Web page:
Newspapers and other media organizations will pay for statewide polls for presidential and gubernatorial elections, but their budgets don’t allow for congressional polling. Public polling data for congressional campaigns is hard to come by, which is why the Loras College Poll of Iowa’s four congressional districts is unique.
The latest Loras poll gives us a peek into the four congressional races in Iowa, two of which are competitive open seats. The poll shows that Iowa’s two incumbent Congressmen, Democrat Dave Loebsack and Republican Steve King, currently hold sizable leads over their challengers.
In Iowa’s Second Congressional District, Loebsack gains the support of 49 percent of the voters in the district. Loebsack’s Republican challenger, Dr. Mariannette Miller-Meeks, trails by 17-points. The result may surprise some Republicans as Miller-Meeks has run for congress twice before. What is important to remember is that she is now running in a larger and reconfigured district than when she ran in 2008 and 2010.
While the new Second Congressional District is more favorable to Republicans than the one she previously ran in, she is relatively unknown in ten of the 24 counties in the district. Not only is there a lot of new territory to cover, but those new counties make up 45 percent of the registered voters in the district, which means that, coming into the race, Miller-Meeks was unknown to almost half of the registered voters in the district.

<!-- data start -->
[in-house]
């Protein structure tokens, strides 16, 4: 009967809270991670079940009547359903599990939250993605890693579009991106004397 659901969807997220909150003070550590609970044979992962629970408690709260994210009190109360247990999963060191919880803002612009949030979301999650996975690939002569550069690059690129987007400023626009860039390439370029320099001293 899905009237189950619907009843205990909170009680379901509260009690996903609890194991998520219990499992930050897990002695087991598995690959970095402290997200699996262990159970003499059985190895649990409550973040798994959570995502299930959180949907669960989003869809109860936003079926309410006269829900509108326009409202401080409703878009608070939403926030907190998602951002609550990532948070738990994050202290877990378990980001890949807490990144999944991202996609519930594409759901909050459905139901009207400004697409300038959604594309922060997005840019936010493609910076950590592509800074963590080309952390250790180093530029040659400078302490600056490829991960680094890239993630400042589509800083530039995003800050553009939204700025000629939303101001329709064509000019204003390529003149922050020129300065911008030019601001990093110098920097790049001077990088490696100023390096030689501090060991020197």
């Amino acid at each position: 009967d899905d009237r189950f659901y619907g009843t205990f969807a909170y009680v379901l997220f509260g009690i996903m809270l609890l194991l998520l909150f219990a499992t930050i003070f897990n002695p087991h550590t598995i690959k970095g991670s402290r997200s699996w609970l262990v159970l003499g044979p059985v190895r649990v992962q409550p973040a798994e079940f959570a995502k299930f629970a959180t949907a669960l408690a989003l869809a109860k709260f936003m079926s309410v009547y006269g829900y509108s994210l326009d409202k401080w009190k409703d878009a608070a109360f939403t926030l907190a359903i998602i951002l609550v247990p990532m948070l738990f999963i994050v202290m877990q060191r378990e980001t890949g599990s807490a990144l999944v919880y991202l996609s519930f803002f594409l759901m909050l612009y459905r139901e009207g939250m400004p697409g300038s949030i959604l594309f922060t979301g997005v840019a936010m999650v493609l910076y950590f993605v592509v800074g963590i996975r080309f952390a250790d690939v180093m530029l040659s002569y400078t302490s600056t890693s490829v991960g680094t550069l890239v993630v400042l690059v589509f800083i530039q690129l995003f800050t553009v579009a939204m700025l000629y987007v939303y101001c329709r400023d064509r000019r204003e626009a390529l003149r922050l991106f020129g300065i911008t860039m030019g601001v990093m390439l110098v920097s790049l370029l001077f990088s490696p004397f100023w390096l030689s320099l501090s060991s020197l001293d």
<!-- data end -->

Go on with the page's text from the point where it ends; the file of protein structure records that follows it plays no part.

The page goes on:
Miller-Meeks has yet to begin her advertising campaign, which is probably another reason why she doesn’t do better against Loebsack. Actually, Miller-Meeks’ number is similar to what the candidates in the 1st Congressional posted. They are also relatively unknown to voters. The downside for Miller-Meeks is that she is running against a sitting member of Congress.
Congressman Steve King is leading his Democrat challenger in the Fourth Congressional District 47 percent to 36 percent. Jim Mowrer has been running television ads for over a month now, while King has yet to run TV ads of his own. King’s 11-point lead is comforting, and King is also leading among independents.
The Loras Poll is really informative in the open congressional races in the First and Third Districts. The race in the First District between Democrat Pat Murphy and Republican Rod Blum is a dead heat. Murphy leads Blum 35 percent to 33 percent, but the poll has a margin of error of almost six percent. The good news for Blum isn’t just that he’s tied with Murphy, it’s that race is close with all segments of the electorate.
Among women voters Blum trails by only three points. He trails with men by one point. The good sign is that there isn’t much of a gender gap between the two candidates. That said, Blum needs to do better with male voters, which Republicans typically do. It’s also important to note that 38 percent of women and 24 percent of men are undecided.
As far as age demographics go, Blum trails Murphy by 11 points with voters age 18 to 34, but Murphy’s advantage then disappears. Murphy leads with voters 35 to 49 by only four points, voters 50 to 64 by just two points, and Blum is winning with people 65 or older by six points. More importantly, Blum currently leads independents by 11 points over Murphy.
Blum is in surprisingly good shape considering he is running for office in Congressman Bruce Braley’s current district. Blum is also the first candidate to be on TV in the general election, which is also an advantage. Television ads will help Blum become better known, but they can also help him target certain demographics of the electorate.